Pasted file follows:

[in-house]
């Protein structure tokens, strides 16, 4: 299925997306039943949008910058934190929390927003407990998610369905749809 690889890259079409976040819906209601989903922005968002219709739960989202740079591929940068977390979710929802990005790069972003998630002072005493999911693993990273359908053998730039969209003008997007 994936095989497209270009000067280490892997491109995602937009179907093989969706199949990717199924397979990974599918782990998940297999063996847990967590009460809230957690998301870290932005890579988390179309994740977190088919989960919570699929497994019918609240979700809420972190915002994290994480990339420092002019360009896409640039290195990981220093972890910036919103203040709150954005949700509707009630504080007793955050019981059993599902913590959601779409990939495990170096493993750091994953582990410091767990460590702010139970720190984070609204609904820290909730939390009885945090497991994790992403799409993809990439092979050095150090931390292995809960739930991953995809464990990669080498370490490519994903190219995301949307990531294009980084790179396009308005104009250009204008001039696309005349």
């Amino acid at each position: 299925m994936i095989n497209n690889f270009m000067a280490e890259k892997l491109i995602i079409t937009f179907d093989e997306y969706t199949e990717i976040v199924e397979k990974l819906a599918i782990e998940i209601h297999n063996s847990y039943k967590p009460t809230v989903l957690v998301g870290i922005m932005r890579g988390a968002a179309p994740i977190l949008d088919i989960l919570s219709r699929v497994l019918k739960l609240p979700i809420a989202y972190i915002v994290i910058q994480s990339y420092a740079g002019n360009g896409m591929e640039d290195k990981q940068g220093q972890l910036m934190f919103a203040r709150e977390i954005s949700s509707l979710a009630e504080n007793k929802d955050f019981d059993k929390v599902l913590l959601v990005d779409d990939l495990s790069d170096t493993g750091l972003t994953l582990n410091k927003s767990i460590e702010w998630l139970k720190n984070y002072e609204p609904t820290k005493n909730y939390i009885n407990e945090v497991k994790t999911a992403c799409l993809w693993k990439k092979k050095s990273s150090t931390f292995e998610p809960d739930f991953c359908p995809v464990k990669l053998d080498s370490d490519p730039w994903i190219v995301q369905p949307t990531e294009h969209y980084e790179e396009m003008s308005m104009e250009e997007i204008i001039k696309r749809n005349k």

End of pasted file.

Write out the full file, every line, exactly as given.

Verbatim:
[in-house]
């Protein structure tokens, strides 16, 4: 299925997306039943949008910058934190929390927003407990998610369905749809 690889890259079409976040819906209601989903922005968002219709739960989202740079591929940068977390979710929802990005790069972003998630002072005493999911693993990273359908053998730039969209003008997007 994936095989497209270009000067280490892997491109995602937009179907093989969706199949990717199924397979990974599918782990998940297999063996847990967590009460809230957690998301870290932005890579988390179309994740977190088919989960919570699929497994019918609240979700809420972190915002994290994480990339420092002019360009896409640039290195990981220093972890910036919103203040709150954005949700509707009630504080007793955050019981059993599902913590959601779409990939495990170096493993750091994953582990410091767990460590702010139970720190984070609204609904820290909730939390009885945090497991994790992403799409993809990439092979050095150090931390292995809960739930991953995809464990990669080498370490490519994903190219995301949307990531294009980084790179396009308005104009250009204008001039696309005349």
């Amino acid at each position: 299925m994936i095989n497209n690889f270009m000067a280490e890259k892997l491109i995602i079409t937009f179907d093989e997306y969706t199949e990717i976040v199924e397979k990974l819906a599918i782990e998940i209601h297999n063996s847990y039943k967590p009460t809230v989903l957690v998301g870290i922005m932005r890579g988390a968002a179309p994740i977190l949008d088919i989960l919570s219709r699929v497994l019918k739960l609240p979700i809420a989202y972190i915002v994290i910058q994480s990339y420092a740079g002019n360009g896409m591929e640039d290195k990981q940068g220093q972890l910036m934190f919103a203040r709150e977390i954005s949700s509707l979710a009630e504080n007793k929802d955050f019981d059993k929390v599902l913590l959601v990005d779409d990939l495990s790069d170096t493993g750091l972003t994953l582990n410091k927003s767990i460590e702010w998630l139970k720190n984070y002072e609204p609904t820290k005493n909730y939390i009885n407990e945090v497991k994790t999911a992403c799409l993809w693993k990439k092979k050095s990273s150090t931390f292995e998610p809960d739930f991953c359908p995809v464990k990669l053998d080498s370490d490519p730039w994903i190219v995301q369905p949307t990531e294009h969209y980084e790179e396009m003008s308005m104009e250009e997007i204008i001039k696309r749809n005349k």